What is meant by verbal context is a context that is clearly specified in its speech. The mention of such a context results in the limitation and allocation of a word’s meaning. For example, a father tells his son: “Go and get some sheep meat from the butchers.” The word ‘meat’ can apply to many things, such as sheep meat, cow meat, camel meat, etc. Therefore, the speaker adds context to the speech to show that by ‘meat’ he does not mean just any meat. Verbal context itself can be stated in two ways: sometimes it is mentioned in the sentence itself or at the time of speech, and sometimes it is not mentioned at the time of speech, but it is possible that it was mentioned previously, or that it will be mentioned in the future. For example, a father has told his son many times in the past that he will not eat any meat except for the meat of a sheep. Now if one day this person says to his son: “Go and get meat from the butchers,” then the son knows that he must buy sheep meat, even though there was no context present in the father’s words. Due to the fact that in the past, his father stated that he only eats the meat of a sheep, there is context in this speech that his intent by ‘meat’ is the meat of a sheep.
An analysis of non-verbal context
Sometimes however, context is not in the form of a word, and a speaker may refrain from specifying a context due to it being very clear already. The reason for a context being clear can be because of various things. For example, something may be obvious among the people due to common or intellectual sense, and/or due to the necessity of culture and tradition, or other such reasons. In such an instance, the speaker, mindful of the fact that this is obvious to everyone, does not specify this context in his speech, but by not mentioning it, this does not mean that it is not intended. For example, a father tells his son: “Prepare the meat for lunch.” In his speech, he does not specify that he should not prepare expired or spoiled meat, because no one uses this kind of meat for consumption, and this matter on its own is an obvious context such that the speaker does not even see the need to emphasize upon it.
Analyzing the meaning of verse 16 of Surah al-Isra
In verse 16 of Surah al-Isra it has been revealed that: “We command its affluent ones.” It must be paid attention to the fact that the details of this command have not been mentioned in the speech; i.e. it has not been specified as to what the affluent ones of the nation have been commanded to. There are two possibilities that come to mind. Either ‘obeying’ is what Allah has commanded or ‘sin and immorality’ is the command; in other words there is a possibility that the intent of the verse is that Allah enjoins obeying, but there it also a possibility that the intent is that Allah enjoins immorality and sin. Perhaps even the second possibility, i.e. that Allah enjoins sin and immorality might be closer to mind; however, with due attention to the verbal and non-verbal contexts, it becomes clear that the specification of the command can only be ‘obeying.’ The important point is this that in order to correctly understand the meaning and intent of a verse, it is necessary to pay very close attention to the contexts involved in the passage.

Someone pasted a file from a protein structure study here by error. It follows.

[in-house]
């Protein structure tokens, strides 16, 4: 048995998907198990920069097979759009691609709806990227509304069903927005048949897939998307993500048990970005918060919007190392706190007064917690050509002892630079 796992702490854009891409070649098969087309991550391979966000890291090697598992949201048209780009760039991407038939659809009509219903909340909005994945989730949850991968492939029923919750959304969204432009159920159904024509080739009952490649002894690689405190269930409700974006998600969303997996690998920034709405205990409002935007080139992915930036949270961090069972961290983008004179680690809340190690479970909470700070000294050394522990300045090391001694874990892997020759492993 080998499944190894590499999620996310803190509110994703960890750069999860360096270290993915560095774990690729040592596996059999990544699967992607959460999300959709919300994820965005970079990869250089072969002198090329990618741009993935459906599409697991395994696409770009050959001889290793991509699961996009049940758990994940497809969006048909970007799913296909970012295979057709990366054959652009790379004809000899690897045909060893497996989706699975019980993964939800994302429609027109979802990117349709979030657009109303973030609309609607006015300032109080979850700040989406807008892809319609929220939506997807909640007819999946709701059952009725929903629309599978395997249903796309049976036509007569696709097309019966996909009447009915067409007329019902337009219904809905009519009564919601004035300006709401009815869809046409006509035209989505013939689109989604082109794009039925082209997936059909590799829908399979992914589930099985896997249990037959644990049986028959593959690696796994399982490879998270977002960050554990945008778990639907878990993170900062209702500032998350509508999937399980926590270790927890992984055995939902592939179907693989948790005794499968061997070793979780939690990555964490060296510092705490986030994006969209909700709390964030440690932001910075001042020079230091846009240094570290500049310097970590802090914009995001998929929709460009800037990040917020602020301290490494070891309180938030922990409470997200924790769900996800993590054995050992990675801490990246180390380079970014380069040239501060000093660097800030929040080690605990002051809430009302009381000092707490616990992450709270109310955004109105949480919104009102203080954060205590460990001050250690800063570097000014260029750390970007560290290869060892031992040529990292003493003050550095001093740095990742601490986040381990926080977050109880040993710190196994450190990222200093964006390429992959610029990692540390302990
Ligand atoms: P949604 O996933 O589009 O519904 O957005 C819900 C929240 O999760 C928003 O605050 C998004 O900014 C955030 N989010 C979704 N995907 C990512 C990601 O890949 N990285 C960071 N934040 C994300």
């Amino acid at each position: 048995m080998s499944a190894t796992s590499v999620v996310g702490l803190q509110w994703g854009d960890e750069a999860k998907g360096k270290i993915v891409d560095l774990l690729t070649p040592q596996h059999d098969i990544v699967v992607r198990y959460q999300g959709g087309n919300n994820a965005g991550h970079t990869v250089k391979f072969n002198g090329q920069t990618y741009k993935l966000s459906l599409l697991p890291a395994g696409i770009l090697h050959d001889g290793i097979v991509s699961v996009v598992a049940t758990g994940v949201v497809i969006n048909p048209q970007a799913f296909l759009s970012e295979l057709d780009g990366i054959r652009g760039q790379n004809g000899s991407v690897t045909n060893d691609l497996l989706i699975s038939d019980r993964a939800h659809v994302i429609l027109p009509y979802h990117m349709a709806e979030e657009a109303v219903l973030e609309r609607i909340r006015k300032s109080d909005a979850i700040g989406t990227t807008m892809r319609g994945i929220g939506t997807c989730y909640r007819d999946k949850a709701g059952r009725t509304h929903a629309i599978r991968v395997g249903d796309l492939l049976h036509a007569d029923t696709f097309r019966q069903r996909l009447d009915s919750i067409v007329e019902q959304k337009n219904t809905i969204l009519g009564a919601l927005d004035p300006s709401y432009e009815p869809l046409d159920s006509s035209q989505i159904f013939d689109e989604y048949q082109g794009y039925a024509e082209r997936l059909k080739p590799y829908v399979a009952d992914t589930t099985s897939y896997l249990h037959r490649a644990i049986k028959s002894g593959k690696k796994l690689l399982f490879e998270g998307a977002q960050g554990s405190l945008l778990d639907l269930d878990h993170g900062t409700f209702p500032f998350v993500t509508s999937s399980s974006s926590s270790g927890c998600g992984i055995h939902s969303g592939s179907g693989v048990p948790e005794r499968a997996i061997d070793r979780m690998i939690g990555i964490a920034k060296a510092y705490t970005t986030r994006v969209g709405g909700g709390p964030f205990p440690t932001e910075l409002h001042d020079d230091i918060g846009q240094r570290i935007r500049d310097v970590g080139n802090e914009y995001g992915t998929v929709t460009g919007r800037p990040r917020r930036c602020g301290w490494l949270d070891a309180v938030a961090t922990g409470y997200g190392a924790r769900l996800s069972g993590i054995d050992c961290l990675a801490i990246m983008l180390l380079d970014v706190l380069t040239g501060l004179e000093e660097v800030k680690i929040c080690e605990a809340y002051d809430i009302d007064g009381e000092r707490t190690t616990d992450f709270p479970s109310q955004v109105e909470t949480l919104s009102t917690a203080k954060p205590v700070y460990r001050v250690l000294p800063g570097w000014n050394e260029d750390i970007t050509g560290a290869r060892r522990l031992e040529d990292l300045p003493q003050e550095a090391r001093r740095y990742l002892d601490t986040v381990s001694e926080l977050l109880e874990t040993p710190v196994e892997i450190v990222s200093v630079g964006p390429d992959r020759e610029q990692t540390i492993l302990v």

Explanation of the verbal context on the meaning of verse 16 of Surah al-Isra
In the previous verse, i.e. verse 15 of Surah al-Isra, Allah says: “Whoever is guided is guided only for [the good of] his own soul, and whoever goes astray, goes astray only to its detriment. No bearer shall bear another’s burden. We do not punish [any community] until We have sent [it] an apostle.” The last sentence of this verse indicates that the Prophets are the conveyors of Allah’s commands and prohibitions to the people, and Allah would never punish a nation without first sending a Prophet to guide them. This is a divine tradition which was carried out with all of the nations. Fundamentally, punishing a nation before delivering an ultimatum is illogical and reprehensible. 
Allah commands and prohibits the people through the Prophets and no one would be made aware of these rules from Allah without an intermediary. Also, with due attention to the duty of the Prophets which is to guide the people towards Allah and salvation, it is clear that the Prophets commanded justice and kindness, and prohibited immorality, indecency and wrongdoing.
Verse 2 of Surah al-Jumuah also mentions this. “It is He who sent to the unlettered [people] an apostle from among themselves, to recite to them His signs, to purify them, and to teach them the Book and wisdom, and earlier they had indeed been in manifest error.”